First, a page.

sketch1With all of the recent media hype regarding federal health insurance reform and the state of the health insurance industry, you have no doubt heard the term HSA. HSA stands for Health Savings Account. It is a form of consumer directed health coverage which pairs a high-deductible health plan with a tax-free savings account for medical expenses. These plans are designed to reduce healthcare insurance costs for employers and employees alike & causes people with an HSA qualified policy to have a little skin in the game.

These are the main advantages of this strategy:

  • Individual plans are 100% portable, meaning that they are not tied to the employer’s business. The employees can take the coverage with them, wherever they go, as well as deal with the grunt work involved, thus removing it off of your plate and allowing you to concentrate on running your business.

  • Contributions from the business are expendable, so you can create an attractive & deductible employee benefit.
  • HSA accounts qualify for year to year “rollovers,” which enable the employee to create a sizeable health insurance cushion.

Saving for the Future:

Proponents of HSAs believe that it is an important reform that will help reduce the growth of health care costs and increase the efficiency of the health care system. They contend that HSAs encourage savings for future health care expenses, allow the patient to receive needed care without a gatekeeper to determine what benefits are allowed, and make consumers more responsible for their own health care choices through the required high deductible health plan options which they will choose. Funds in an HSA account can be used to meet your deductible as well as other non-covered legitimate medical expenses including vision and dental expenses. Funds in an HSA can be used for any family member’s eligible medical expenses even though HSA accounts are individual accounts. Small businesses need a creative solution to health insurance that will enable them to retain their valued employees and not “break the bank”. Like any health care option, health savings accounts have advantages and disadvantages. When considering a health savings account, think about your anticipated health care expenses, your financial situation and how much control you want over your health care spending. If you’re generally healthy and want to save for future health care expenses, an HSA may be an attractive choice. On the other hand, if you anticipate needing expensive medical care in the next year and would find it hard to meet a high deductible, an HSA might not be your best option. Therefore you will need to determine what works best for you.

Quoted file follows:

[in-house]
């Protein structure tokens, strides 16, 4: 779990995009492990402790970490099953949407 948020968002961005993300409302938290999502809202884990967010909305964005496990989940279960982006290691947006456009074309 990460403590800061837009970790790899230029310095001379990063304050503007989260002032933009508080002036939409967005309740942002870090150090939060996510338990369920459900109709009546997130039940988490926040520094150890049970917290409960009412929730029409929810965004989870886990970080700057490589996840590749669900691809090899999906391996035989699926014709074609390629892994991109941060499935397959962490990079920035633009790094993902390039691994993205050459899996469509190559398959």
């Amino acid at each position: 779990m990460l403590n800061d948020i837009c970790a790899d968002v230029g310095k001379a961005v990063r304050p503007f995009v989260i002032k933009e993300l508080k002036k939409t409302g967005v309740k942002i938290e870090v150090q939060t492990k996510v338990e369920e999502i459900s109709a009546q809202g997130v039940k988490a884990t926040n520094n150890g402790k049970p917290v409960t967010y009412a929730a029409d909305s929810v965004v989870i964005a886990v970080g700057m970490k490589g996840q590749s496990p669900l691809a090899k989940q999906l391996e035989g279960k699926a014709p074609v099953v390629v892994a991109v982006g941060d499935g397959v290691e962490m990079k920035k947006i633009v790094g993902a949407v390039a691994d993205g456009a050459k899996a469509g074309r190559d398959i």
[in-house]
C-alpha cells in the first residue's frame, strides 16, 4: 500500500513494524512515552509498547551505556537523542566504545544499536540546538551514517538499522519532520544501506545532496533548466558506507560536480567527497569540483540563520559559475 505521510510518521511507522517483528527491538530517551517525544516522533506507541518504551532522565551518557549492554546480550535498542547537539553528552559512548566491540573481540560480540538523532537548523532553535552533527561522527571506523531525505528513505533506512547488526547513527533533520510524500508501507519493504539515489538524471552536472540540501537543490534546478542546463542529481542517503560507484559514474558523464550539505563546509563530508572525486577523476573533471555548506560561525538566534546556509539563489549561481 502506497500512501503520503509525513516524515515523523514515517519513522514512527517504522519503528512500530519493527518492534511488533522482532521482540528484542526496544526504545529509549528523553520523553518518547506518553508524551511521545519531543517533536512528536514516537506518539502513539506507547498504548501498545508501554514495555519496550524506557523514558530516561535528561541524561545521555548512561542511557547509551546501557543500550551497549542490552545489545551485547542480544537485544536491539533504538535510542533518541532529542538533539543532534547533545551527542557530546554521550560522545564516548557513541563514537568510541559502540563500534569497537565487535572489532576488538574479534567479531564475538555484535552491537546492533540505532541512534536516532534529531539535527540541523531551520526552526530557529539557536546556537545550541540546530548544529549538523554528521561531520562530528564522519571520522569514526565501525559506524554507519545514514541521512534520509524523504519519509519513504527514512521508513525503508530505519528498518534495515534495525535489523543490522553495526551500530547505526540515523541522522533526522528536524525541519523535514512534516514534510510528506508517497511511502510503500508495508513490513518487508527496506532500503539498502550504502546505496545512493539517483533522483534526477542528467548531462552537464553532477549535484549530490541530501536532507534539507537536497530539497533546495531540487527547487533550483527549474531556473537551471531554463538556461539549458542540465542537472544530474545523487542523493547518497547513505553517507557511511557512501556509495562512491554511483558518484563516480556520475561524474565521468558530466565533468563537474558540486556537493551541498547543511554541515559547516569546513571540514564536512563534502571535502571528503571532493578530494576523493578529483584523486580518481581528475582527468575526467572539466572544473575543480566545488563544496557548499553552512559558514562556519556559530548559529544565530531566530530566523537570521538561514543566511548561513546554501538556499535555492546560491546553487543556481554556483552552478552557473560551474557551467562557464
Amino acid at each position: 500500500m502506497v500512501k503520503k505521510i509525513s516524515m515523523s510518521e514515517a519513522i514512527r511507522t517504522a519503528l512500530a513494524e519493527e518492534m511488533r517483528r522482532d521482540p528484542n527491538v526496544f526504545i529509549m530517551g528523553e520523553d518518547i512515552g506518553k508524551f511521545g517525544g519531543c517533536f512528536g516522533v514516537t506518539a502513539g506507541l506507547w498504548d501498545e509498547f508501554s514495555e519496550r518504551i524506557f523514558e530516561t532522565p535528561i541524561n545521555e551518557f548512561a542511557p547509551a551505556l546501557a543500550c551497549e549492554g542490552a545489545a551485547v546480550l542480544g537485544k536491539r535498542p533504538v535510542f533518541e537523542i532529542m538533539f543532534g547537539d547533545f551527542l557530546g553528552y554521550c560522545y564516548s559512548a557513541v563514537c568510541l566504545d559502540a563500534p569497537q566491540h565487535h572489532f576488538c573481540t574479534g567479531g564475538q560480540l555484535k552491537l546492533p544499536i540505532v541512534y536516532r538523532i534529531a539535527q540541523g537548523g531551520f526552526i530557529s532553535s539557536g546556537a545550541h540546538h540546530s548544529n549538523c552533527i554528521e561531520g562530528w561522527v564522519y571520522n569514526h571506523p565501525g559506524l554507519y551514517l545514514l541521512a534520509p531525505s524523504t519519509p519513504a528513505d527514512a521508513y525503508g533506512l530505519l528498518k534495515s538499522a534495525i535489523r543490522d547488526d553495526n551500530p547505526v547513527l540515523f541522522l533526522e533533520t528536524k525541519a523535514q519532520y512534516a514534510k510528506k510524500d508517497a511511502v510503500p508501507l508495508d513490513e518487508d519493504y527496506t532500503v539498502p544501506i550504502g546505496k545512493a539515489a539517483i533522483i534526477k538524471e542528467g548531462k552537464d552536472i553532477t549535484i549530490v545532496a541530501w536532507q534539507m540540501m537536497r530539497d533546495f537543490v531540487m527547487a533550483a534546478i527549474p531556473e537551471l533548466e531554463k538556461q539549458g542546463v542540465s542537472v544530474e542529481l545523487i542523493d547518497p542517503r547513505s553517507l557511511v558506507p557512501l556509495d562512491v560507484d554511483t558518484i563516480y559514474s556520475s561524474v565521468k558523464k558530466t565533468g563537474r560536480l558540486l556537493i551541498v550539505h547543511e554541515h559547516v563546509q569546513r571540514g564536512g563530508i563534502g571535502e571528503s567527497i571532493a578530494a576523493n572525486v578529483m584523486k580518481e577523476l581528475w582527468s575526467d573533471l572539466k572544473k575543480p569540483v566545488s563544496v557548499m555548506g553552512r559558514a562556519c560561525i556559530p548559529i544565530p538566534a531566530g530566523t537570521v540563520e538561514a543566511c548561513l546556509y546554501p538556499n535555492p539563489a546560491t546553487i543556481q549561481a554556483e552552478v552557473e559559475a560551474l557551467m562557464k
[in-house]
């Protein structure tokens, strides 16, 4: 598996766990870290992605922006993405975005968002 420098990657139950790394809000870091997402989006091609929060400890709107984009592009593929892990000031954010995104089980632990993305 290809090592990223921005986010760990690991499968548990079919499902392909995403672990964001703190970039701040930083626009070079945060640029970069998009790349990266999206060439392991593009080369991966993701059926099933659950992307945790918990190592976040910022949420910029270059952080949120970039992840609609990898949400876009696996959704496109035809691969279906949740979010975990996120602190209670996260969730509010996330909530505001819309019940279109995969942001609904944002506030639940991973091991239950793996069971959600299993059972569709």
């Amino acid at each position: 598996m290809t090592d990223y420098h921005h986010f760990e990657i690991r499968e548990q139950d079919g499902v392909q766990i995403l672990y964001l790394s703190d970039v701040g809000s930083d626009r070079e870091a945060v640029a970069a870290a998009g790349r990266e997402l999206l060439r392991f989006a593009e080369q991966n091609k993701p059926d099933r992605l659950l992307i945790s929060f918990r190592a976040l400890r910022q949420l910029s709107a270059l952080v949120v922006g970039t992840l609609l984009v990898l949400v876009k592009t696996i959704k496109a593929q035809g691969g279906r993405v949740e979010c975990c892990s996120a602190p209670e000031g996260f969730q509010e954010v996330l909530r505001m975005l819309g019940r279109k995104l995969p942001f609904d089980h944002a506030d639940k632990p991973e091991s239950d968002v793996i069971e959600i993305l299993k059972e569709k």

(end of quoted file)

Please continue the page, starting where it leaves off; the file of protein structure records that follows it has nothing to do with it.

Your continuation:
As always, we are here to help you any way we can. Please don’t hesitate to call or email if you need us.

The Deerfield Team
800.233.6428
info@deerfieldadvisors.com

 


DISCLAIMER